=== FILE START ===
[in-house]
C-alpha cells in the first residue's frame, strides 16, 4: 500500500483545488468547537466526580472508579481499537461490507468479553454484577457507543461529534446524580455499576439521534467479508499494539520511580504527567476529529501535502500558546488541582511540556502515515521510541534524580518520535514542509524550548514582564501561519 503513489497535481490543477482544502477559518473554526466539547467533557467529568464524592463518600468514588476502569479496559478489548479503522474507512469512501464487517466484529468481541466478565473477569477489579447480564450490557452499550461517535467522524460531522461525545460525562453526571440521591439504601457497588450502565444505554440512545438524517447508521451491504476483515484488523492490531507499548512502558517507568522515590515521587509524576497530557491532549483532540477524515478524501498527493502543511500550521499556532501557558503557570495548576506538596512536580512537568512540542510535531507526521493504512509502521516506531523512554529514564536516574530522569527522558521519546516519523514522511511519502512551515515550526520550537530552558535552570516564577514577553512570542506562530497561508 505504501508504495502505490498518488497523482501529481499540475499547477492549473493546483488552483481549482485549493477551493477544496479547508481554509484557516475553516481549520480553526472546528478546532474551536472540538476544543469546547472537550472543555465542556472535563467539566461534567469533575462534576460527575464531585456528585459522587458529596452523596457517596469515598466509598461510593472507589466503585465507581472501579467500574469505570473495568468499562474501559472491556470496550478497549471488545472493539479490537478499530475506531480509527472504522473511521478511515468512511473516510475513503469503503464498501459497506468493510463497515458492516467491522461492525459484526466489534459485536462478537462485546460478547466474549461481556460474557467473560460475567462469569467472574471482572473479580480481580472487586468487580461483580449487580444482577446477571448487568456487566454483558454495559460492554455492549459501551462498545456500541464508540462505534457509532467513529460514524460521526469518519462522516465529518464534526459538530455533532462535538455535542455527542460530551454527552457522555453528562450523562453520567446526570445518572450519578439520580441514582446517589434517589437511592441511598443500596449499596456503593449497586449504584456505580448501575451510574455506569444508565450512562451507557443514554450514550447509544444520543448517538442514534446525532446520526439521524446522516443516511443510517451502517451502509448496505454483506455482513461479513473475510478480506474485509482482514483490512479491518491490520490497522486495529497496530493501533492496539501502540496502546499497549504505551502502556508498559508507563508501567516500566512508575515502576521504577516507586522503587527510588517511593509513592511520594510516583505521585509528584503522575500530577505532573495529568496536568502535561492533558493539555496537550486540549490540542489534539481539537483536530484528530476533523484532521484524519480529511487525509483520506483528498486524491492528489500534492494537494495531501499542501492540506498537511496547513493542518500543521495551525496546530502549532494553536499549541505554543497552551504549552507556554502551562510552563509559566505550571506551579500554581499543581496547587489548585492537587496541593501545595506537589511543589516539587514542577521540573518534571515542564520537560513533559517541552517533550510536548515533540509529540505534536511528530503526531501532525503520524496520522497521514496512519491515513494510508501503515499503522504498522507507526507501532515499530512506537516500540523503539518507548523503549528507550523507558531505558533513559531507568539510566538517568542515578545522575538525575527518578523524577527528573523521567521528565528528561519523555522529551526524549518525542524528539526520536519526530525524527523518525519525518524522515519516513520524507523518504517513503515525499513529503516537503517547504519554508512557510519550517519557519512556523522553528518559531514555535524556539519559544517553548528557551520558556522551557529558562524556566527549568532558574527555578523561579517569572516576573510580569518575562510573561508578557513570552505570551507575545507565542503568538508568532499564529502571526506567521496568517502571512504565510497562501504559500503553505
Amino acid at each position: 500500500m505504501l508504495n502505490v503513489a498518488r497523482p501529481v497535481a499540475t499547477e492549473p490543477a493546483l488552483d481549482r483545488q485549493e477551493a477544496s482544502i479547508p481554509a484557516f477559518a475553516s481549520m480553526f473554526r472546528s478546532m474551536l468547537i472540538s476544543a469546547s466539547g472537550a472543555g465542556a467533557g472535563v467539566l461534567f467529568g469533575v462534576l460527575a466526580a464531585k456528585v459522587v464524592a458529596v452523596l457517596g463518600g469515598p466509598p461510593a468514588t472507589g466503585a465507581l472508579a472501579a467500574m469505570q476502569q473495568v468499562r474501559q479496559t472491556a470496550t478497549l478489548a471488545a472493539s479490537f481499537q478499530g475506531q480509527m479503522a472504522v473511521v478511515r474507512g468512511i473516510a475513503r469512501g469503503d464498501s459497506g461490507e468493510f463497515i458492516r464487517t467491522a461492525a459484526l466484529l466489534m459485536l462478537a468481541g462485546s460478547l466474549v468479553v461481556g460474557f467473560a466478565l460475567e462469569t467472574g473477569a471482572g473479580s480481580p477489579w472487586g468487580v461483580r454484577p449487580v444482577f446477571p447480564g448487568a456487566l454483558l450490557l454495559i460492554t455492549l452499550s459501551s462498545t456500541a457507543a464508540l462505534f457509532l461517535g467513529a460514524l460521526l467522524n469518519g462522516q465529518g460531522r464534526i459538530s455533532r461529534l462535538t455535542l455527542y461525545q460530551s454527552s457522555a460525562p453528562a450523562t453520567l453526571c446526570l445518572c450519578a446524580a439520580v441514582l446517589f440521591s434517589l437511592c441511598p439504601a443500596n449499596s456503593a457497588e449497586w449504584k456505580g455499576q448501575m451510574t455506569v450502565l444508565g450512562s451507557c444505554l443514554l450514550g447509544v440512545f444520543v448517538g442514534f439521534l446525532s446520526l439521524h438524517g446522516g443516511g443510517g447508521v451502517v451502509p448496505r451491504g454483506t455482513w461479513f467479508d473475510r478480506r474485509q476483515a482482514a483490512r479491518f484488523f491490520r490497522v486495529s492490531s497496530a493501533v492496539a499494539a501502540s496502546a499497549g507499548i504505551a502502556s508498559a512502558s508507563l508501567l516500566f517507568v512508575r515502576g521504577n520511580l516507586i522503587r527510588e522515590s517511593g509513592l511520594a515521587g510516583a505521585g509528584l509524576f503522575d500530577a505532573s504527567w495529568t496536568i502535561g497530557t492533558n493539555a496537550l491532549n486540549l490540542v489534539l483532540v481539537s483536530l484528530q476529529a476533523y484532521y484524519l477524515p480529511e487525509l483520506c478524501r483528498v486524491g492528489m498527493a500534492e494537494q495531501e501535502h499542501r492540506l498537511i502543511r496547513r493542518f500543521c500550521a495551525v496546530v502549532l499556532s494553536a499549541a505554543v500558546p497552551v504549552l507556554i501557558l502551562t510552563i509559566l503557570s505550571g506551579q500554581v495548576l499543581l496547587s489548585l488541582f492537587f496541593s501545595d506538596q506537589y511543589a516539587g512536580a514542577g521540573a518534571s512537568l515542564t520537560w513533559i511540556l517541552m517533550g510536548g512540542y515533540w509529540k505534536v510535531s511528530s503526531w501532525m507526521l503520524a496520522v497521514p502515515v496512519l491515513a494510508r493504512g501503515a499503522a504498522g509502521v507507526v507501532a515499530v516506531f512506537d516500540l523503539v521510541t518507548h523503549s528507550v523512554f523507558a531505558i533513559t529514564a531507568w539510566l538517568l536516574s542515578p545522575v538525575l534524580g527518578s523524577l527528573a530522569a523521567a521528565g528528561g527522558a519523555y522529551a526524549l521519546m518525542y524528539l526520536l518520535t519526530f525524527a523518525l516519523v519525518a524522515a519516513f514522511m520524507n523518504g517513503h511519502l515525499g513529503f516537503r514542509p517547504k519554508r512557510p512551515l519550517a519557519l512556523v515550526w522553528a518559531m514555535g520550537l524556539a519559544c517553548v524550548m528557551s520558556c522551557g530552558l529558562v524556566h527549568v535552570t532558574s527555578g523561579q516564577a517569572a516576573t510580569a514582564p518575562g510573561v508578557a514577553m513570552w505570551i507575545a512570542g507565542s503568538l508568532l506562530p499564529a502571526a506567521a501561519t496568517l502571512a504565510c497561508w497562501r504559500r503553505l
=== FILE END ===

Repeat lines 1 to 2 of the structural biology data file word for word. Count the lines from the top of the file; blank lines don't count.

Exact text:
[in-house]
C-alpha cells in the first residue's frame, strides 16, 4: 500500500483545488468547537466526580472508579481499537461490507468479553454484577457507543461529534446524580455499576439521534467479508499494539520511580504527567476529529501535502500558546488541582511540556502515515521510541534524580518520535514542509524550548514582564501561519 503513489497535481490543477482544502477559518473554526466539547467533557467529568464524592463518600468514588476502569479496559478489548479503522474507512469512501464487517466484529468481541466478565473477569477489579447480564450490557452499550461517535467522524460531522461525545460525562453526571440521591439504601457497588450502565444505554440512545438524517447508521451491504476483515484488523492490531507499548512502558517507568522515590515521587509524576497530557491532549483532540477524515478524501498527493502543511500550521499556532501557558503557570495548576506538596512536580512537568512540542510535531507526521493504512509502521516506531523512554529514564536516574530522569527522558521519546516519523514522511511519502512551515515550526520550537530552558535552570516564577514577553512570542506562530497561508 505504501508504495502505490498518488497523482501529481499540475499547477492549473493546483488552483481549482485549493477551493477544496479547508481554509484557516475553516481549520480553526472546528478546532474551536472540538476544543469546547472537550472543555465542556472535563467539566461534567469533575462534576460527575464531585456528585459522587458529596452523596457517596469515598466509598461510593472507589466503585465507581472501579467500574469505570473495568468499562474501559472491556470496550478497549471488545472493539479490537478499530475506531480509527472504522473511521478511515468512511473516510475513503469503503464498501459497506468493510463497515458492516467491522461492525459484526466489534459485536462478537462485546460478547466474549461481556460474557467473560460475567462469569467472574471482572473479580480481580472487586468487580461483580449487580444482577446477571448487568456487566454483558454495559460492554455492549459501551462498545456500541464508540462505534457509532467513529460514524460521526469518519462522516465529518464534526459538530455533532462535538455535542455527542460530551454527552457522555453528562450523562453520567446526570445518572450519578439520580441514582446517589434517589437511592441511598443500596449499596456503593449497586449504584456505580448501575451510574455506569444508565450512562451507557443514554450514550447509544444520543448517538442514534446525532446520526439521524446522516443516511443510517451502517451502509448496505454483506455482513461479513473475510478480506474485509482482514483490512479491518491490520490497522486495529497496530493501533492496539501502540496502546499497549504505551502502556508498559508507563508501567516500566512508575515502576521504577516507586522503587527510588517511593509513592511520594510516583505521585509528584503522575500530577505532573495529568496536568502535561492533558493539555496537550486540549490540542489534539481539537483536530484528530476533523484532521484524519480529511487525509483520506483528498486524491492528489500534492494537494495531501499542501492540506498537511496547513493542518500543521495551525496546530502549532494553536499549541505554543497552551504549552507556554502551562510552563509559566505550571506551579500554581499543581496547587489548585492537587496541593501545595506537589511543589516539587514542577521540573518534571515542564520537560513533559517541552517533550510536548515533540509529540505534536511528530503526531501532525503520524496520522497521514496512519491515513494510508501503515499503522504498522507507526507501532515499530512506537516500540523503539518507548523503549528507550523507558531505558533513559531507568539510566538517568542515578545522575538525575527518578523524577527528573523521567521528565528528561519523555522529551526524549518525542524528539526520536519526530525524527523518525519525518524522515519516513520524507523518504517513503515525499513529503516537503517547504519554508512557510519550517519557519512556523522553528518559531514555535524556539519559544517553548528557551520558556522551557529558562524556566527549568532558574527555578523561579517569572516576573510580569518575562510573561508578557513570552505570551507575545507565542503568538508568532499564529502571526506567521496568517502571512504565510497562501504559500503553505